Senator Moore: The maximum range is $7,000 to $10,000, which I agree is a notable contribution. However, it does not seem to bear up to the evidence that has been brought forward by the Executive Director of the Last Post Fund. He is indicating that the most they have been getting is $3,600. Perhaps the leader could get the figures for us. For the one third who received assistance, what was the range for them and what was the actual median amount they received? In asking for that information, I would also like to know if the government is prepared to look at the criteria and to extend this program to veterans of the Afghanistan conflict and of the Cold War.
Senator LeBreton: I am not privy to the adjudicating body in this regard, and I do not have available the processes they follow. With that in mind, I will take the question as notice.
Senator Moore: With regard to the answer the leader gave last September about the department listening to stakeholders, could she please find out whether the Last Post Fund was one of the stakeholders that was consulted in looking to improve this program?
Senator LeBreton: When I answered the question last September, I was probably responding to the admirable record of this government in improving the various services available for veterans.
With regard to the Last Post Fund, as I indicated, I will take that question as notice.
I have answered this question. I would be happy to go through all of the points that I have in my speaking notes on our support for veterans. However, I do believe that the government has made a very significant and ongoing effort on many fronts to better serve our veterans and to make sure that they live their lives with dignity and in good health through the various programs that we have provided through the Department of Veterans Affairs.
Of course, as I have said, there are always individual cases that arise with some special circumstances attached to them, but, generally speaking, I think it is safe to say that we have made great strides in the various programs that we offer to veterans to thank them for their services to our country and also to ensure that they lead full and meaningful lives as they live into the future.
Hon. James S. Cowan (Leader of the Opposition): A follow-up question. Does it not strike the leader as odd that the government would be supporting a program where more than two thirds of the applicants are rejected? Does that not strike the leader as odd? I am not quarreling with the other things the government has done for veterans. They may be fine, and undoubtedly the leader is correct that one can always find areas to be improved, but on the issue raised by Senator Moore with respect to the Last Post Fund, when the government knows that they are supporting a program and more than two thirds of those who apply are rejected, surely a light goes on that says something is wrong here, does it not?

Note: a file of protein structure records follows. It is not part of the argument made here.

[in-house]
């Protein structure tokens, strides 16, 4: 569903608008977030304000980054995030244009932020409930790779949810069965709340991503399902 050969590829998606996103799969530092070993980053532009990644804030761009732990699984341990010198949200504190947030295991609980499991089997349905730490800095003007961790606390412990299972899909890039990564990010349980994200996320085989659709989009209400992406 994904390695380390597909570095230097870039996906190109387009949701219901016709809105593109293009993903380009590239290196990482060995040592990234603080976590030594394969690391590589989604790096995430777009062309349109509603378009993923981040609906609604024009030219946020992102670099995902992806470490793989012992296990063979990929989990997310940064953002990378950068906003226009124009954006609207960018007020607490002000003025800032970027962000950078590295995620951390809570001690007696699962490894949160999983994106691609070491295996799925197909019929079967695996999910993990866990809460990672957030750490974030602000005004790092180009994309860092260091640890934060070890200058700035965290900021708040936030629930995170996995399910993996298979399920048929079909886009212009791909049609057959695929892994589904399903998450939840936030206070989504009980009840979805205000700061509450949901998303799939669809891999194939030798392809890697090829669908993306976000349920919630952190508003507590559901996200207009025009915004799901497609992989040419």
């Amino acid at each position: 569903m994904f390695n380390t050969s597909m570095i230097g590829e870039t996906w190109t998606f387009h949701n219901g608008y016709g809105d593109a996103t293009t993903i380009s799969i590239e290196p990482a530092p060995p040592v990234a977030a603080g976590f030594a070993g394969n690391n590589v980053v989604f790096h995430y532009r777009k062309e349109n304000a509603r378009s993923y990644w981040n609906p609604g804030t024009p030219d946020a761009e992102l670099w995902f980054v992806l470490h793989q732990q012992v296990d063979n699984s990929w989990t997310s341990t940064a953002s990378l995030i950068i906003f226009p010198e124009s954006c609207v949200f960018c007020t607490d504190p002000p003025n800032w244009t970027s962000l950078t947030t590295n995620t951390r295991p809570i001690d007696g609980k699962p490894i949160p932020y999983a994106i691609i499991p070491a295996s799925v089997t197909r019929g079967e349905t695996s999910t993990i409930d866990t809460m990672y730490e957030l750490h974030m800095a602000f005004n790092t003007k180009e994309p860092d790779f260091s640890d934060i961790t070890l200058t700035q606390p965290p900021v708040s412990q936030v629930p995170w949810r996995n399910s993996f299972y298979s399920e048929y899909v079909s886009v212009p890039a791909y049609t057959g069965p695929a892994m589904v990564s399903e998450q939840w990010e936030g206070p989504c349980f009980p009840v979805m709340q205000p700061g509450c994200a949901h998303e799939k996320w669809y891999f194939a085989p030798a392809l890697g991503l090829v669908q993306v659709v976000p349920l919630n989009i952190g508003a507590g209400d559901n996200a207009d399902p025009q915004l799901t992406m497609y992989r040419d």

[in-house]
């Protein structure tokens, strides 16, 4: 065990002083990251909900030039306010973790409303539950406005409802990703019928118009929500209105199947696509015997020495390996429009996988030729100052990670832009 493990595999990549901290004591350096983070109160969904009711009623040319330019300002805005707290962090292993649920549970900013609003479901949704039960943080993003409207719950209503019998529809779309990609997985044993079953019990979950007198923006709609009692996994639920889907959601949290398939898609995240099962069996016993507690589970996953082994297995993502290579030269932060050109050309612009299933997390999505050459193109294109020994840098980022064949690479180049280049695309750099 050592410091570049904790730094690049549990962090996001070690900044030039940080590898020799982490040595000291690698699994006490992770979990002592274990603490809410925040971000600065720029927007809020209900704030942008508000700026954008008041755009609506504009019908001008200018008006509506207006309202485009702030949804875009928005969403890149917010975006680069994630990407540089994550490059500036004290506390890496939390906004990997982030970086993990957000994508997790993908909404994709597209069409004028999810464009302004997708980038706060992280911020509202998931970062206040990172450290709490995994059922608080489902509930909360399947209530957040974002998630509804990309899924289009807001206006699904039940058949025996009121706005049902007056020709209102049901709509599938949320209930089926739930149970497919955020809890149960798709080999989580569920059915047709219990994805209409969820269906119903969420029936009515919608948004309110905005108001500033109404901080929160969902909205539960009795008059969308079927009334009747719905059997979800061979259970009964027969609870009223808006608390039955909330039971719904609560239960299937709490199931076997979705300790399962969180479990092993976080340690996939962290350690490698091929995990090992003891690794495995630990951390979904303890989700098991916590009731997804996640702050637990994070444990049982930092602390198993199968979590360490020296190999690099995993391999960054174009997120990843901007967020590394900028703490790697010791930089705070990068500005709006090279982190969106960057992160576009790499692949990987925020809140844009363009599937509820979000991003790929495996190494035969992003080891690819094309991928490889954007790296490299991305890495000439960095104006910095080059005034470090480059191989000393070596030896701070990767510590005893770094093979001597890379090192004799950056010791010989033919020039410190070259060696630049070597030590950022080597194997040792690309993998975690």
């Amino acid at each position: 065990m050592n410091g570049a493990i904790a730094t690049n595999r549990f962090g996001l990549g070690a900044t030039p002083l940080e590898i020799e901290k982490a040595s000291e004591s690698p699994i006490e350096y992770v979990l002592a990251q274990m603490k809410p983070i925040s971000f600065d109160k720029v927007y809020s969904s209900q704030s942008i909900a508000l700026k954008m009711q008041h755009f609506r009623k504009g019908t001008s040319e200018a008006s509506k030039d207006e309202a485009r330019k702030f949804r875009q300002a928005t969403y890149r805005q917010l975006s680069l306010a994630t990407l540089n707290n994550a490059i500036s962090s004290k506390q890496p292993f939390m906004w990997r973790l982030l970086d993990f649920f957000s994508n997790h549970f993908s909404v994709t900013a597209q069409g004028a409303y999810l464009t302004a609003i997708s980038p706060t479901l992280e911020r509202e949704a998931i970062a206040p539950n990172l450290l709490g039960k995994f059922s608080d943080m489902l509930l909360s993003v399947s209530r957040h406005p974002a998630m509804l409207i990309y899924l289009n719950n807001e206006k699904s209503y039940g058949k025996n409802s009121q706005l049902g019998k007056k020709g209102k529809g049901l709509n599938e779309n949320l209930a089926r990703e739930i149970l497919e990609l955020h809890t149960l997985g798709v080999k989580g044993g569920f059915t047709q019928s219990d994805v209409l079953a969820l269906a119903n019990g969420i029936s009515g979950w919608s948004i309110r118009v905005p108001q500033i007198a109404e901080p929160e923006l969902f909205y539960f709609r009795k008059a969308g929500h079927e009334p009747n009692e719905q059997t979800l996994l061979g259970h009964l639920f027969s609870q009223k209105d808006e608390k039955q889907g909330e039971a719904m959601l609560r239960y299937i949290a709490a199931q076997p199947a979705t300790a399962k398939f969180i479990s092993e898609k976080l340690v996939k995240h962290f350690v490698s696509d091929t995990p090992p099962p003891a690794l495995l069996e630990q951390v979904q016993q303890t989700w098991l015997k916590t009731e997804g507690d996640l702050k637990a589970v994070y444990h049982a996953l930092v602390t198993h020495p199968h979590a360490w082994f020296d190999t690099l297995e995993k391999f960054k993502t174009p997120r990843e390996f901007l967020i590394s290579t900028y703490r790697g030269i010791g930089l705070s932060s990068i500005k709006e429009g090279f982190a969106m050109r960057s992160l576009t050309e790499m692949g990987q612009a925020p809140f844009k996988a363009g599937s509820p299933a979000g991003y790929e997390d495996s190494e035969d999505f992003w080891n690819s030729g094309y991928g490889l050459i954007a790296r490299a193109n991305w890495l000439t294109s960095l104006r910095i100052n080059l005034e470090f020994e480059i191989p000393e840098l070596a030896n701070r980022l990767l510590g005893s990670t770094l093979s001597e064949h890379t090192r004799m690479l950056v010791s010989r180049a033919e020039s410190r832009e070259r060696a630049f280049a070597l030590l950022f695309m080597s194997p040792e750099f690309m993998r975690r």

Senator LeBreton: The criteria for the program are well known. As with any government program, people will apply for funds even though they do not meet the criteria. Again, the board that makes the decisions basically follows a set of guidelines applied across the board to the veterans' families making these applications. I think one could probably think of any number of government programs where people will apply, perhaps not understanding the criteria or the bench line that has to be followed. I can imagine there are many government programs where people make application thinking, "I will apply," and they
are rejected because they do not meet the criteria. I cannot answer specifically with regard to this program, but I am sure the body that is in charge of this follows certain criteria. I think it is rather significant that 10,000 families have been assisted on average between $7,000 and $10,000.
Senator Cowan: The senator pointed out a few moments ago that the executive director of the Last Post Fund said it is not $7,000 to $10,000. There is a cap of $3,600. Perhaps the leader could get back to us and let us know if that information is correct.
I would be astonished if there were other government programs where two thirds of the applicants were rejected because they did not meet the criteria. I would be interested if the leader could provide some evidence to support that statement.
Senator LeBreton: We are dealing with a program meant to assist a certain group of people without the personal means to have a proper burial. All I can say is that 10,000 families have been approved and have accessed these funds, and the amount of money expended has been between $7,000 and $10,000.
Hon. Roméo Antonius Dallaire: The previous Minister of National Defence got into a lot of hot water when we started to take casualties overseas, not because we were taking casualties but because of how we were taking care of the casualty and the family in regard to, as an example, the whole burial process. At the time, he was able to diffuse, with significant loss of credibility, I am afraid, the situation by having the Department of National Defence review its funding for burial.